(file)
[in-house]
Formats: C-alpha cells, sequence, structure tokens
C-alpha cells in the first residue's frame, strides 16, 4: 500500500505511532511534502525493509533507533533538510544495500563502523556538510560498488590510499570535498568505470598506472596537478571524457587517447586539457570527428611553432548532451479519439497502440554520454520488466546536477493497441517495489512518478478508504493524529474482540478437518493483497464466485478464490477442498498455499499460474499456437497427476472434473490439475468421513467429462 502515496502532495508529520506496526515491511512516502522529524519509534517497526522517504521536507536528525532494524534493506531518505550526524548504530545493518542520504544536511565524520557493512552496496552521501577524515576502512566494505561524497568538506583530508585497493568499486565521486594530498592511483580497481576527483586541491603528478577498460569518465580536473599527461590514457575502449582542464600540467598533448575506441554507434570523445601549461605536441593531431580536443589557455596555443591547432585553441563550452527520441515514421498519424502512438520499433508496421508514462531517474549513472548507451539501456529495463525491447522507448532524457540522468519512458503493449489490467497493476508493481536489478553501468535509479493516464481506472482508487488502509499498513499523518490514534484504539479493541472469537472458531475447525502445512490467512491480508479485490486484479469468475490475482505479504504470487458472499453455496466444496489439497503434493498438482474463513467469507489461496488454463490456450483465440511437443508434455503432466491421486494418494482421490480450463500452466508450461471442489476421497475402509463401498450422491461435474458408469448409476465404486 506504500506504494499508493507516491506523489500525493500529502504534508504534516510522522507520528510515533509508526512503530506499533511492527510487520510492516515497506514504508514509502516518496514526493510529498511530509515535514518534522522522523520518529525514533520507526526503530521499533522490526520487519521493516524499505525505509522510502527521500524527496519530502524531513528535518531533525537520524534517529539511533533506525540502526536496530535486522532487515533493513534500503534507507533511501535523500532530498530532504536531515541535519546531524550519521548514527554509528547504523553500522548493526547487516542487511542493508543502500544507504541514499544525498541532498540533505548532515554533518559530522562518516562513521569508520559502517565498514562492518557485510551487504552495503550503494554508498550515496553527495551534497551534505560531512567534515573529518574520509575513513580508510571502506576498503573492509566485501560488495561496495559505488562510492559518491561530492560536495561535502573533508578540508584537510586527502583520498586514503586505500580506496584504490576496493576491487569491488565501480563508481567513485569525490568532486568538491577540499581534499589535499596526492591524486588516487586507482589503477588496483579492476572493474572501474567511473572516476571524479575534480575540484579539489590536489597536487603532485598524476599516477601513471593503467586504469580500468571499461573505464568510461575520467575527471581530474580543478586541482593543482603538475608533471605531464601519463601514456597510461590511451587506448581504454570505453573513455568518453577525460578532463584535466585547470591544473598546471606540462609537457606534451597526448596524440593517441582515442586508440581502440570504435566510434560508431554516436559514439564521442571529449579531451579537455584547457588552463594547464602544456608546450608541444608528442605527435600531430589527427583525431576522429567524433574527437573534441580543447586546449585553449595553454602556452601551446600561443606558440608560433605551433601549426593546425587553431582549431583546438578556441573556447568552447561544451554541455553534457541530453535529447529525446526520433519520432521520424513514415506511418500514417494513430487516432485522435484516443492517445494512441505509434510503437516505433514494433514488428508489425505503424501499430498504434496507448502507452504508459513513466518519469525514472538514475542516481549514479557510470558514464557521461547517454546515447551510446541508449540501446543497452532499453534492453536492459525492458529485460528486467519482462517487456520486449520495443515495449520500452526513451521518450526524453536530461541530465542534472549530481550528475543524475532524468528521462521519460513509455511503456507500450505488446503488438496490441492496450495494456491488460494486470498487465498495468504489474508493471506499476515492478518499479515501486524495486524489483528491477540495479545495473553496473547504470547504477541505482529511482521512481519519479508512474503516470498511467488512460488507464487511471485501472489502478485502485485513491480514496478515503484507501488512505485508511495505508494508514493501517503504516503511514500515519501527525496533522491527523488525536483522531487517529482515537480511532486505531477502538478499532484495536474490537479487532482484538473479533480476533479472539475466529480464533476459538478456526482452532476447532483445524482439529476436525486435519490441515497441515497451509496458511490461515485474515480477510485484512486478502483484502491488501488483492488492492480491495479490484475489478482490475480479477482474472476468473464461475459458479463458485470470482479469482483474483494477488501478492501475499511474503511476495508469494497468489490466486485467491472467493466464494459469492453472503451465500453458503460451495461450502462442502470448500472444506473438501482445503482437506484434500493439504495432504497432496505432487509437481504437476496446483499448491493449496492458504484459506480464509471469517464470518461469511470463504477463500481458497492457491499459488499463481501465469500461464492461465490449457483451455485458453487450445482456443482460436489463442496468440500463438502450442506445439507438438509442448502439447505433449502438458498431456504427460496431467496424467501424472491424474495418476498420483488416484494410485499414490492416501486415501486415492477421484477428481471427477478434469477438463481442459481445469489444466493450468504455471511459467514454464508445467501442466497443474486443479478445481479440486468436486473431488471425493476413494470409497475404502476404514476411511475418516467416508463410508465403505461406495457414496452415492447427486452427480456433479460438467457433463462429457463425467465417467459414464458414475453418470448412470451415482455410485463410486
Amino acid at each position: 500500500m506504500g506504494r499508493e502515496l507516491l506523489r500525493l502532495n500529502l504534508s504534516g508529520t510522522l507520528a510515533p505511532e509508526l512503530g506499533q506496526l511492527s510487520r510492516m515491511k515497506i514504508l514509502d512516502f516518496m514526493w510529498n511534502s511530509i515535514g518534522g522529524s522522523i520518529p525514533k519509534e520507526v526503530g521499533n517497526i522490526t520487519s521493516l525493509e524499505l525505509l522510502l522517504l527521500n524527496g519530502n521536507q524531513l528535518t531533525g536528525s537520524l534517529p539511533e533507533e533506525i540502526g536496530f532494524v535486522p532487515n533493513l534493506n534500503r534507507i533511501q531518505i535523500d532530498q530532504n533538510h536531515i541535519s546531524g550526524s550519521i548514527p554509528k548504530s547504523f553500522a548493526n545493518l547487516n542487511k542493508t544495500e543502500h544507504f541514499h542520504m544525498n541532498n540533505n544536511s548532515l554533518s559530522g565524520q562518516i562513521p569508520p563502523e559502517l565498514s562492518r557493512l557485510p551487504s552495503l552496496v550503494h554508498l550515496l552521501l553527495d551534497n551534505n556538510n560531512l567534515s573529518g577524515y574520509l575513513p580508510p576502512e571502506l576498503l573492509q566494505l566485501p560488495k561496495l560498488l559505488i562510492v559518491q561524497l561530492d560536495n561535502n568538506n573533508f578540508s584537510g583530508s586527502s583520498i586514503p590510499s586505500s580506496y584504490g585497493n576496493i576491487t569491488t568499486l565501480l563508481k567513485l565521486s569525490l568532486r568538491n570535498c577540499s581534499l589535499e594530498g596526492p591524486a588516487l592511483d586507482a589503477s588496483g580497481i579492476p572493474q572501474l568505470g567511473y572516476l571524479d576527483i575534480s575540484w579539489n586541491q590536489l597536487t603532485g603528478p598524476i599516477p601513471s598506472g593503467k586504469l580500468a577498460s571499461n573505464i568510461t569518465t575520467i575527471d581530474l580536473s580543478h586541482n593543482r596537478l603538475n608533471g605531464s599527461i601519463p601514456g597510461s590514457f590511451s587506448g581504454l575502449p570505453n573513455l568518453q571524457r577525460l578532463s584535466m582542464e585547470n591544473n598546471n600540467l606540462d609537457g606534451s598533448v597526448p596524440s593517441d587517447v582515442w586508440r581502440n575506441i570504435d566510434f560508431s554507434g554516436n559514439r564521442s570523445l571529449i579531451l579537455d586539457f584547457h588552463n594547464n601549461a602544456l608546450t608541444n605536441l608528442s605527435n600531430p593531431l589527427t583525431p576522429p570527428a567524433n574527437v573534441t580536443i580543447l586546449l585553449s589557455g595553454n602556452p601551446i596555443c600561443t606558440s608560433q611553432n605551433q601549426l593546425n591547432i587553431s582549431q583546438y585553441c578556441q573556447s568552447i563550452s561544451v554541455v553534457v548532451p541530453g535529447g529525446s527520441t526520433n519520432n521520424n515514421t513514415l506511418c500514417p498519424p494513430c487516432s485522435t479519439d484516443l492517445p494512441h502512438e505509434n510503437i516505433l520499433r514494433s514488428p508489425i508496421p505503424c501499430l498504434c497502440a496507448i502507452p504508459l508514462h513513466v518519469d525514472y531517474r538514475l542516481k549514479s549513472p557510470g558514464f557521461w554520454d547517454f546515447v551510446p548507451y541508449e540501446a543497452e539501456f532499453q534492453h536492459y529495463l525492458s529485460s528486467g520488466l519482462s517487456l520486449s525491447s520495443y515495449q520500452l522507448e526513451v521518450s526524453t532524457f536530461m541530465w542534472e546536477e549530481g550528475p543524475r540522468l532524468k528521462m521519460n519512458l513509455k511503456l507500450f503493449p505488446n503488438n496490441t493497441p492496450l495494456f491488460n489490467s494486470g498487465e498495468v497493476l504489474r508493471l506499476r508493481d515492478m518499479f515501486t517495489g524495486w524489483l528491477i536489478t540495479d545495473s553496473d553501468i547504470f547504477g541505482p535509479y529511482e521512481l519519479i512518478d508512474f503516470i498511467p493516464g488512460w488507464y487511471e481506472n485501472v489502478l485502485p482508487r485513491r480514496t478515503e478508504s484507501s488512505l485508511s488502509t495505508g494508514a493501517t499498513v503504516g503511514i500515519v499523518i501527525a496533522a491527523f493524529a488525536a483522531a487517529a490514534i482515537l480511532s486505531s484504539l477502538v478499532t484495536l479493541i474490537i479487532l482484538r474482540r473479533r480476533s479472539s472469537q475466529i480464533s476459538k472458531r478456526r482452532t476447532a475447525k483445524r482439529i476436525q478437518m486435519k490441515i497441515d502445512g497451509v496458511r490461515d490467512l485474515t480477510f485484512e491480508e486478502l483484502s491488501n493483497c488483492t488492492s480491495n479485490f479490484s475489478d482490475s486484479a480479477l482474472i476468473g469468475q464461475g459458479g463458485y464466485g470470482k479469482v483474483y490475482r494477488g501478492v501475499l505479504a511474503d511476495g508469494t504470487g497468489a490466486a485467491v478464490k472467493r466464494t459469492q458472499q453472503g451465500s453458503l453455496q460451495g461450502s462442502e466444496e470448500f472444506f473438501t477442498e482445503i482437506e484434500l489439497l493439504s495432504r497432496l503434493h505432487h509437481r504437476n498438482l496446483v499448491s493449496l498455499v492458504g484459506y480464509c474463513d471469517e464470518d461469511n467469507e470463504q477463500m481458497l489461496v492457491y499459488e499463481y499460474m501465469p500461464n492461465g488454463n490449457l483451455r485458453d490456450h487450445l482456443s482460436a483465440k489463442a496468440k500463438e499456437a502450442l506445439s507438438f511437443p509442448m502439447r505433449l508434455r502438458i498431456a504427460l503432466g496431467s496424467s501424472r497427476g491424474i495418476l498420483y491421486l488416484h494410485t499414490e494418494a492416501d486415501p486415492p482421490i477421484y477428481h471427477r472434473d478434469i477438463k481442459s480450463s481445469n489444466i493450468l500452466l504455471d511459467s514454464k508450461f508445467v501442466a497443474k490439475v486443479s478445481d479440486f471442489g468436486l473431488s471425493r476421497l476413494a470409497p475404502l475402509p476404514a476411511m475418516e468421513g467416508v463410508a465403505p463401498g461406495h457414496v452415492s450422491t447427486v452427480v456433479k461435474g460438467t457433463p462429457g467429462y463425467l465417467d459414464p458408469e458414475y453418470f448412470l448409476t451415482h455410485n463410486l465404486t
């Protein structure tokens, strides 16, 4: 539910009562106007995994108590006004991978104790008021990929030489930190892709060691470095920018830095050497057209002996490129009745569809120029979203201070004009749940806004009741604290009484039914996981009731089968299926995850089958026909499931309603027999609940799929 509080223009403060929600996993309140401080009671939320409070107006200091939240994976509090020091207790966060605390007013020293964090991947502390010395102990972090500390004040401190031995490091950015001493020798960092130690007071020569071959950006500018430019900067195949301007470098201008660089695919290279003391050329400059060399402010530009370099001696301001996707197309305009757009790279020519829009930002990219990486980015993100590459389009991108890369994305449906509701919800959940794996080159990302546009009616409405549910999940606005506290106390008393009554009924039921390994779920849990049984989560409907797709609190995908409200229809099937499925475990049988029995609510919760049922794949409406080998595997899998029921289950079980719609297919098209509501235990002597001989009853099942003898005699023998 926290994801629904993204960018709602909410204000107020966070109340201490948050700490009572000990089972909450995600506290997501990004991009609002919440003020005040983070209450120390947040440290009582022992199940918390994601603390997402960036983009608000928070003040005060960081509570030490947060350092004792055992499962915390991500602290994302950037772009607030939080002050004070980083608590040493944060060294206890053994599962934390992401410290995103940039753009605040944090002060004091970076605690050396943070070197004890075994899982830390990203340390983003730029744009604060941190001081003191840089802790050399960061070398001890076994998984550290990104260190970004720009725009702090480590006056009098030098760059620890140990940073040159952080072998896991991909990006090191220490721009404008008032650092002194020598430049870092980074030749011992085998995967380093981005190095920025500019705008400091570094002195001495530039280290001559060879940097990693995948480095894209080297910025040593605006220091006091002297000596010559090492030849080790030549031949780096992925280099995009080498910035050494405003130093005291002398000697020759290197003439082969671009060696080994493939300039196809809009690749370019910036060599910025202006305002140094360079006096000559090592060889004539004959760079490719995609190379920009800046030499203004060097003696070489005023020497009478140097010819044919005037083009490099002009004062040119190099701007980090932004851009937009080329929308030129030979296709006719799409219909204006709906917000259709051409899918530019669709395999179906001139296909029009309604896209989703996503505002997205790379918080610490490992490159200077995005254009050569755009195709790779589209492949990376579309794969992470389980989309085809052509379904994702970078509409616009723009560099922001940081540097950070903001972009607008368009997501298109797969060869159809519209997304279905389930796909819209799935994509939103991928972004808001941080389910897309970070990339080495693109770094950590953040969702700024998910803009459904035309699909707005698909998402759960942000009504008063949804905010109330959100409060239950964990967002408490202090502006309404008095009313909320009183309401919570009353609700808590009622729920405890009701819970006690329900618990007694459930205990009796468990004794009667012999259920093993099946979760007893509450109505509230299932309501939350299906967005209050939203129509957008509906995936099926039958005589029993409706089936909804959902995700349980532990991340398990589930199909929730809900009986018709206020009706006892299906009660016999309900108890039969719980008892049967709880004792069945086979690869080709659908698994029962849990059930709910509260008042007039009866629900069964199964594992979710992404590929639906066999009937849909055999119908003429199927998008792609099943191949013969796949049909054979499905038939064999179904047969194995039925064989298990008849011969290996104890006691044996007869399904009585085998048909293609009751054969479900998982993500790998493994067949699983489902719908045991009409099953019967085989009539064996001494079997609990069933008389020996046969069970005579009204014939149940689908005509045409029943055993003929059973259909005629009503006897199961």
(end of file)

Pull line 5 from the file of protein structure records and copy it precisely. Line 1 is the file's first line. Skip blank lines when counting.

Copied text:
């Protein structure tokens, strides 16, 4: 539910009562106007995994108590006004991978104790008021990929030489930190892709060691470095920018830095050497057209002996490129009745569809120029979203201070004009749940806004009741604290009484039914996981009731089968299926995850089958026909499931309603027999609940799929 509080223009403060929600996993309140401080009671939320409070107006200091939240994976509090020091207790966060605390007013020293964090991947502390010395102990972090500390004040401190031995490091950015001493020798960092130690007071020569071959950006500018430019900067195949301007470098201008660089695919290279003391050329400059060399402010530009370099001696301001996707197309305009757009790279020519829009930002990219990486980015993100590459389009991108890369994305449906509701919800959940794996080159990302546009009616409405549910999940606005506290106390008393009554009924039921390994779920849990049984989560409907797709609190995908409200229809099937499925475990049988029995609510919760049922794949409406080998595997899998029921289950079980719609297919098209509501235990002597001989009853099942003898005699023998 926290994801629904993204960018709602909410204000107020966070109340201490948050700490009572000990089972909450995600506290997501990004991009609002919440003020005040983070209450120390947040440290009582022992199940918390994601603390997402960036983009608000928070003040005060960081509570030490947060350092004792055992499962915390991500602290994302950037772009607030939080002050004070980083608590040493944060060294206890053994599962934390992401410290995103940039753009605040944090002060004091970076605690050396943070070197004890075994899982830390990203340390983003730029744009604060941190001081003191840089802790050399960061070398001890076994998984550290990104260190970004720009725009702090480590006056009098030098760059620890140990940073040159952080072998896991991909990006090191220490721009404008008032650092002194020598430049870092980074030749011992085998995967380093981005190095920025500019705008400091570094002195001495530039280290001559060879940097990693995948480095894209080297910025040593605006220091006091002297000596010559090492030849080790030549031949780096992925280099995009080498910035050494405003130093005291002398000697020759290197003439082969671009060696080994493939300039196809809009690749370019910036060599910025202006305002140094360079006096000559090592060889004539004959760079490719995609190379920009800046030499203004060097003696070489005023020497009478140097010819044919005037083009490099002009004062040119190099701007980090932004851009937009080329929308030129030979296709006719799409219909204006709906917000259709051409899918530019669709395999179906001139296909029009309604896209989703996503505002997205790379918080610490490992490159200077995005254009050569755009195709790779589209492949990376579309794969992470389980989309085809052509379904994702970078509409616009723009560099922001940081540097950070903001972009607008368009997501298109797969060869159809519209997304279905389930796909819209799935994509939103991928972004808001941080389910897309970070990339080495693109770094950590953040969702700024998910803009459904035309699909707005698909998402759960942000009504008063949804905010109330959100409060239950964990967002408490202090502006309404008095009313909320009183309401919570009353609700808590009622729920405890009701819970006690329900618990007694459930205990009796468990004794009667012999259920093993099946979760007893509450109505509230299932309501939350299906967005209050939203129509957008509906995936099926039958005589029993409706089936909804959902995700349980532990991340398990589930199909929730809900009986018709206020009706006892299906009660016999309900108890039969719980008892049967709880004792069945086979690869080709659908698994029962849990059930709910509260008042007039009866629900069964199964594992979710992404590929639906066999009937849909055999119908003429199927998008792609099943191949013969796949049909054979499905038939064999179904047969194995039925064989298990008849011969290996104890006691044996007869399904009585085998048909293609009751054969479900998982993500790998493994067949699983489902719908045991009409099953019967085989009539064996001494079997609990069933008389020996046969069970005579009204014939149940689908005509045409029943055993003929059973259909005629009503006897199961």